In this period of my life the difpenfations of God to. wards me have been very wonderful, as in the former. I must say, upon the whole, “ The Lord's ways are not “ our ways, &c. His paths are in the deep waters.” My foul is well satisfied with the determination. He hath enured me to hardness by the opposition I met with while a preacher. He frustrated all designs for my settlement, till the time before appointed, and the bouods of my habitation determined by him were come to, Acts xvii. 26. This was an useful word to me in my vagrant state, supported my heart often, and kept me from tranfgrefling for a piece of bread. My itching desires he would not grant; but by this he hath tried me how I would deny myself, and what I would make of my own inclinations. Blessed be my God that has helped me to trample on them, and made me content with my lot. It is the Lord's way with me, to shake me out of myself, and to make me renounce my own wisdom, or rather folly. When I came home from Kennet, I little thought of paffing trials here, yet I beboved to do it. When I had done it, I had no will to stay; yet the Lord would. Afterwards, when I left the country, I had ill will to leave it, but God had said it. When I was in Stirling prefbytery, I would have gladly staid there, but the Lord would not. When I came home, I had no good will to this business; but God had faid it, and it beloved to be done. When my head was away, he put his bridle in my mouth, and turned me aa gain, « How unsearchable are his judgements, and his
ways past finding out !" And now I have undertaken this work, in confidence of fupport by the everlasting arms. My itching defires after a fettlement have been, and are grievous to me now : but the Lord is my God, who blotteth out mine iniquities as a thick cloud. To his nime be glory in the highest for ever. Amen, yea and Amen. N
And thus I have followed the course of this affair, in order narrating the several steps thereof, however minute some of them may appear ; and that because it issued in what was to me one of the weightiest matters of my life; pamely, my ordination to the office of the ministry, and first fitting down in the world. And the reflecting on the clear divine conduct, in pointing out unto me, and carrying me to, these appointed bounds of my habitation, is like a rock of comfort to me unto this day; as it obliged me to look well about me for the like discovery of the Lord's mind, before I moved my foot again.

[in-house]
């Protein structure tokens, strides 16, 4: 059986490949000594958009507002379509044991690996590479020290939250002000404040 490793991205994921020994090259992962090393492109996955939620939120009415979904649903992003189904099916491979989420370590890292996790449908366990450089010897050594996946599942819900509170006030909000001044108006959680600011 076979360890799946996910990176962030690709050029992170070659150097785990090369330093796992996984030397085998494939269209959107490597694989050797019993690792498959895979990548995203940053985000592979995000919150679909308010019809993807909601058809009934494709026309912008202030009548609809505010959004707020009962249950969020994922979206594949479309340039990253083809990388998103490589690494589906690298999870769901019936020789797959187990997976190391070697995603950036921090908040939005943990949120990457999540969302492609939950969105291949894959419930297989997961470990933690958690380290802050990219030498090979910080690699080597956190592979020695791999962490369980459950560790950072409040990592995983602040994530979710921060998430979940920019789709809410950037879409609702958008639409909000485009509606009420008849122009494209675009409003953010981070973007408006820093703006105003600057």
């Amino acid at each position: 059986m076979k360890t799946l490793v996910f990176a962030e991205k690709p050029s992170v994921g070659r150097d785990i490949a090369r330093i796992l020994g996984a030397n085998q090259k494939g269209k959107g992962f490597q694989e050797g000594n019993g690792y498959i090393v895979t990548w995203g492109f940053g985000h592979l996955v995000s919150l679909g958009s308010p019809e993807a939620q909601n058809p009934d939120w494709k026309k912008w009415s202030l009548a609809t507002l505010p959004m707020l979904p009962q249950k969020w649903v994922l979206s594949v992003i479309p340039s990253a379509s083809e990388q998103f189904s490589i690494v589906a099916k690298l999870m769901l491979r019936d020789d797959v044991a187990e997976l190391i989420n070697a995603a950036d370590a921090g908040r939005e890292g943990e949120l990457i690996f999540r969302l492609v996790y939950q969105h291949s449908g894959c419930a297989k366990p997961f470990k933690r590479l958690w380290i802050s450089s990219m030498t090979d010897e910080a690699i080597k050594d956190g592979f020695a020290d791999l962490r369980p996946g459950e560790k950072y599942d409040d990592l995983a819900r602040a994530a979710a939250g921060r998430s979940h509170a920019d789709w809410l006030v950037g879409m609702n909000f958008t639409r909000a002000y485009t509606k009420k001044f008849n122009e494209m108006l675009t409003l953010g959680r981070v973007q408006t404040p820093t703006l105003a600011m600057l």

PER I O D VII.
From my ordination, to my marriage.
I Returned to Dunfe that night. In prayer I had much
confidence in God. I found my heart well content with my lot; and the sense of God's calling me to that work, with the promise of his presence : O it satisfies my foul, and my very heart blefseth him for it; for really it is the doing of the Lord, and wondrous in my eyes. I have a prospect of comfort and success in my labours a. mong that people, and my foul rejoiceth in the Lord. He hath enlarged my heart, I will run the way of his commandments. O! my heart is almost fond on God's good dealing with me. By the mercy of my God, I was not disappointed in my prospect. I closed that night with singing Pfal. xvi. 5. “God is of mine inheritance and cup " the portion," &c. to the end, and prayer.
From this time more than two months passed ere I took up my settled abode at Simprin: during which time, my ordinary residence being at Dunfe, as before, I applied myself to my work, as I had opportunity.
Sept. 22. It was long ese I got a text for the Sabbath. When I got it, my studies went flowly on. On the more row also my thoughts were very confused, and it went very ill away with me. I comforted myself with the example of Jacob's going at God's command, on his return to his own country, and yet the Lord met him as an enemy: so it went some better with me. Yet while I studied that sermon, my soul was folidly affected with the weight of the work of the ministry. I meditated on the forenpon-fermon with more fatisfaction than I studied it. I had desired the people of Simprin to fend a horse for ņe; but it was so long acoming, that I despaired of its coming at all. This was a piece of exercise to me; for I thought it strange to be thus treated at the very first: so I began to lay my account withi trouble, and to be concerned for the salvation of the
people, though I should meet with discouragements from them. The horse came, and it was not their fault that it came not sooner. I was bettered by the dispensation. Afo ter studying of the preliminary fermons, as above; on Heb. xiii. 17. “ For they watch for your souls, as they “ that must give account," I went to God by prayer for his countenance, and for direction toward such things as might be most profitable for that people ; and found my foul much strengthened in confidence of the Lord's owning me, by means of that word, “Go - and lo I am with
you alway, even to the end of the world." And I was then determined to begin with the book of Psalms for lecture; and for the exercise on the Sabbath-evenings, to explain a question of the catechism.
Sept. 24. Having allotted the morning entirely for prayer and meditation, some worldly thoughts crept in ; yea on a fudden my heart made a contrivance for staying in Simprin, which perhaps it would not easily have fallen on, if I had thought on the business seafonably. But I thought I bought it at the rate of the loss of that liveliness I expected. In the afternoon I fomewhat recovered my forenoon's loss. At night, I had an exercise on the first question of the catechism, with some good frame of spirit : and on the morrow after I visited the people, exhorted to secret prayer, and family-worship; and found in all eighty-eight examinable persons. On the Tuesday, returning to Dunse, I received a letter from Mr Murray, inviting me to the west, and fhewing great encouragement : but God had now shewed me the appointed bounds of my habitation.
Sept. 28. I never found that word, “ Go- and lo I am * with you alway,” &c. fo ftrengthening to my foul, as fince I was a minister.
Having that week, upon weighing of my circumstances, laid down a resolution to delay my marriage till the spring 1701, I was brought into a grievous ftrait on the Friday's night: finding, that I behoved either to expede it sooner, or not at all. This sent me to God once and a